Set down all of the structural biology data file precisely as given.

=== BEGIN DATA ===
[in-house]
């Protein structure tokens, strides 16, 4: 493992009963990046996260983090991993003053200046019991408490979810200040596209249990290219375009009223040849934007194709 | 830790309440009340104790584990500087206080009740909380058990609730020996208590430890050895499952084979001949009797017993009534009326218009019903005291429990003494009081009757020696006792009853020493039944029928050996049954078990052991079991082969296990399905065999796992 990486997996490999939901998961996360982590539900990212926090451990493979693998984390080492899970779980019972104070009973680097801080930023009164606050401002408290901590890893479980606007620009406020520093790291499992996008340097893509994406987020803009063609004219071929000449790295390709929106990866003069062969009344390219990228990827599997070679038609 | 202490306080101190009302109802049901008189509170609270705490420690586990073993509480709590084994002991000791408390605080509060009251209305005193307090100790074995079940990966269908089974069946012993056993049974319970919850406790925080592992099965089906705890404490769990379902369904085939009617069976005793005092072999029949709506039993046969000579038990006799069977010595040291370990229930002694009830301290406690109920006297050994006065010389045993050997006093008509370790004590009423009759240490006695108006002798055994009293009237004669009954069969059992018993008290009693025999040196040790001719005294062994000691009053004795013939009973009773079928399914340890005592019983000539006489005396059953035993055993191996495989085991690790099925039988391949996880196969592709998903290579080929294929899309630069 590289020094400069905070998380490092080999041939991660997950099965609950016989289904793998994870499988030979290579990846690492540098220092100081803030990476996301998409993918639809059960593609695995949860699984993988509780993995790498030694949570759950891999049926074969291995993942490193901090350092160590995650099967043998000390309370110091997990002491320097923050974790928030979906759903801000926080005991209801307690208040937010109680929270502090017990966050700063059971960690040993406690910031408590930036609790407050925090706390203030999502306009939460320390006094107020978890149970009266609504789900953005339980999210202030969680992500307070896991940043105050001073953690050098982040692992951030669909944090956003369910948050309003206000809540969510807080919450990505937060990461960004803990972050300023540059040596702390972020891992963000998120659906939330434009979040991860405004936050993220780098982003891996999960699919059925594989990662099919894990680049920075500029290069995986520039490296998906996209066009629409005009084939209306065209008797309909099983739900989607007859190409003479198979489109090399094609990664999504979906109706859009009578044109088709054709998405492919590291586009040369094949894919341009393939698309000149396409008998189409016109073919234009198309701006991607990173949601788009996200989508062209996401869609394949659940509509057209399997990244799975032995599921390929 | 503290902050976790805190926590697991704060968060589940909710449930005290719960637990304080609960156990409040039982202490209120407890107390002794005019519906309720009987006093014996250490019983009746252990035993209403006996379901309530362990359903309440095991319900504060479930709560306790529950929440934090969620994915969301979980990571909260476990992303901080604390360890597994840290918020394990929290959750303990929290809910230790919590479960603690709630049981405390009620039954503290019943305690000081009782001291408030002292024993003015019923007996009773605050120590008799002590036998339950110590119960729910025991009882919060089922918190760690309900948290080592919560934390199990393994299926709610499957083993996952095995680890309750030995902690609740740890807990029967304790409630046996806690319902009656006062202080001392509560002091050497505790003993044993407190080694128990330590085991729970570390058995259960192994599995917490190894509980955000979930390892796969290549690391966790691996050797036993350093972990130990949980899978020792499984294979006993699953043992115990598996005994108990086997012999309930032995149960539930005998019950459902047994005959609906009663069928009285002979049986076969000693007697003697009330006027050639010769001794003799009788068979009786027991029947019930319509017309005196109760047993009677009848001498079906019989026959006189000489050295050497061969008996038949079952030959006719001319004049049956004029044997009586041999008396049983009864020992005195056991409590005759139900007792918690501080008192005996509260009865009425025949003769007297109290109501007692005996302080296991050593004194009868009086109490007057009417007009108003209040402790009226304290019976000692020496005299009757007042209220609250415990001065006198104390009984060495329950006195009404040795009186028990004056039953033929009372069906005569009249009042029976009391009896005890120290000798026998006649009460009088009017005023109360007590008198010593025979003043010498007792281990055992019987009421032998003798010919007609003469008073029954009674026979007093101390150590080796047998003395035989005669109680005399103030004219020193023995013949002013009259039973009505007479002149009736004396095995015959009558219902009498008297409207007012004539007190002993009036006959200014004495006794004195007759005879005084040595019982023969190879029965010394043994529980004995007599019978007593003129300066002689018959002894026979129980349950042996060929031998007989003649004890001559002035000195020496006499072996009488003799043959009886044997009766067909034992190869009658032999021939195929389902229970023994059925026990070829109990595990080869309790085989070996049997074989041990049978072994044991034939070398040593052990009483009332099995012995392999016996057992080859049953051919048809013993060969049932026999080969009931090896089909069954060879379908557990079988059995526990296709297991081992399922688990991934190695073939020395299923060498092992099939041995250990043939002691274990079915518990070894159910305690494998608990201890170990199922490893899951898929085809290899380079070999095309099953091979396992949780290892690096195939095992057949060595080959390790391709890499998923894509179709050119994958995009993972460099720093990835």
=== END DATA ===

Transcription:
[in-house]
């Protein structure tokens, strides 16, 4: 493992009963990046996260983090991993003053200046019991408490979810200040596209249990290219375009009223040849934007194709 | 830790309440009340104790584990500087206080009740909380058990609730020996208590430890050895499952084979001949009797017993009534009326218009019903005291429990003494009081009757020696006792009853020493039944029928050996049954078990052991079991082969296990399905065999796992 990486997996490999939901998961996360982590539900990212926090451990493979693998984390080492899970779980019972104070009973680097801080930023009164606050401002408290901590890893479980606007620009406020520093790291499992996008340097893509994406987020803009063609004219071929000449790295390709929106990866003069062969009344390219990228990827599997070679038609 | 202490306080101190009302109802049901008189509170609270705490420690586990073993509480709590084994002991000791408390605080509060009251209305005193307090100790074995079940990966269908089974069946012993056993049974319970919850406790925080592992099965089906705890404490769990379902369904085939009617069976005793005092072999029949709506039993046969000579038990006799069977010595040291370990229930002694009830301290406690109920006297050994006065010389045993050997006093008509370790004590009423009759240490006695108006002798055994009293009237004669009954069969059992018993008290009693025999040196040790001719005294062994000691009053004795013939009973009773079928399914340890005592019983000539006489005396059953035993055993191996495989085991690790099925039988391949996880196969592709998903290579080929294929899309630069 590289020094400069905070998380490092080999041939991660997950099965609950016989289904793998994870499988030979290579990846690492540098220092100081803030990476996301998409993918639809059960593609695995949860699984993988509780993995790498030694949570759950891999049926074969291995993942490193901090350092160590995650099967043998000390309370110091997990002491320097923050974790928030979906759903801000926080005991209801307690208040937010109680929270502090017990966050700063059971960690040993406690910031408590930036609790407050925090706390203030999502306009939460320390006094107020978890149970009266609504789900953005339980999210202030969680992500307070896991940043105050001073953690050098982040692992951030669909944090956003369910948050309003206000809540969510807080919450990505937060990461960004803990972050300023540059040596702390972020891992963000998120659906939330434009979040991860405004936050993220780098982003891996999960699919059925594989990662099919894990680049920075500029290069995986520039490296998906996209066009629409005009084939209306065209008797309909099983739900989607007859190409003479198979489109090399094609990664999504979906109706859009009578044109088709054709998405492919590291586009040369094949894919341009393939698309000149396409008998189409016109073919234009198309701006991607990173949601788009996200989508062209996401869609394949659940509509057209399997990244799975032995599921390929 | 503290902050976790805190926590697991704060968060589940909710449930005290719960637990304080609960156990409040039982202490209120407890107390002794005019519906309720009987006093014996250490019983009746252990035993209403006996379901309530362990359903309440095991319900504060479930709560306790529950929440934090969620994915969301979980990571909260476990992303901080604390360890597994840290918020394990929290959750303990929290809910230790919590479960603690709630049981405390009620039954503290019943305690000081009782001291408030002292024993003015019923007996009773605050120590008799002590036998339950110590119960729910025991009882919060089922918190760690309900948290080592919560934390199990393994299926709610499957083993996952095995680890309750030995902690609740740890807990029967304790409630046996806690319902009656006062202080001392509560002091050497505790003993044993407190080694128990330590085991729970570390058995259960192994599995917490190894509980955000979930390892796969290549690391966790691996050797036993350093972990130990949980899978020792499984294979006993699953043992115990598996005994108990086997012999309930032995149960539930005998019950459902047994005959609906009663069928009285002979049986076969000693007697003697009330006027050639010769001794003799009788068979009786027991029947019930319509017309005196109760047993009677009848001498079906019989026959006189000489050295050497061969008996038949079952030959006719001319004049049956004029044997009586041999008396049983009864020992005195056991409590005759139900007792918690501080008192005996509260009865009425025949003769007297109290109501007692005996302080296991050593004194009868009086109490007057009417007009108003209040402790009226304290019976000692020496005299009757007042209220609250415990001065006198104390009984060495329950006195009404040795009186028990004056039953033929009372069906005569009249009042029976009391009896005890120290000798026998006649009460009088009017005023109360007590008198010593025979003043010498007792281990055992019987009421032998003798010919007609003469008073029954009674026979007093101390150590080796047998003395035989005669109680005399103030004219020193023995013949002013009259039973009505007479002149009736004396095995015959009558219902009498008297409207007012004539007190002993009036006959200014004495006794004195007759005879005084040595019982023969190879029965010394043994529980004995007599019978007593003129300066002689018959002894026979129980349950042996060929031998007989003649004890001559002035000195020496006499072996009488003799043959009886044997009766067909034992190869009658032999021939195929389902229970023994059925026990070829109990595990080869309790085989070996049997074989041990049978072994044991034939070398040593052990009483009332099995012995392999016996057992080859049953051919048809013993060969049932026999080969009931090896089909069954060879379908557990079988059995526990296709297991081992399922688990991934190695073939020395299923060498092992099939041995250990043939002691274990079915518990070894159910305690494998608990201890170990199922490893899951898929085809290899380079070999095309099953091979396992949780290892690096195939095992057949060595080959390790391709890499998923894509179709050119994958995009993972460099720093990835």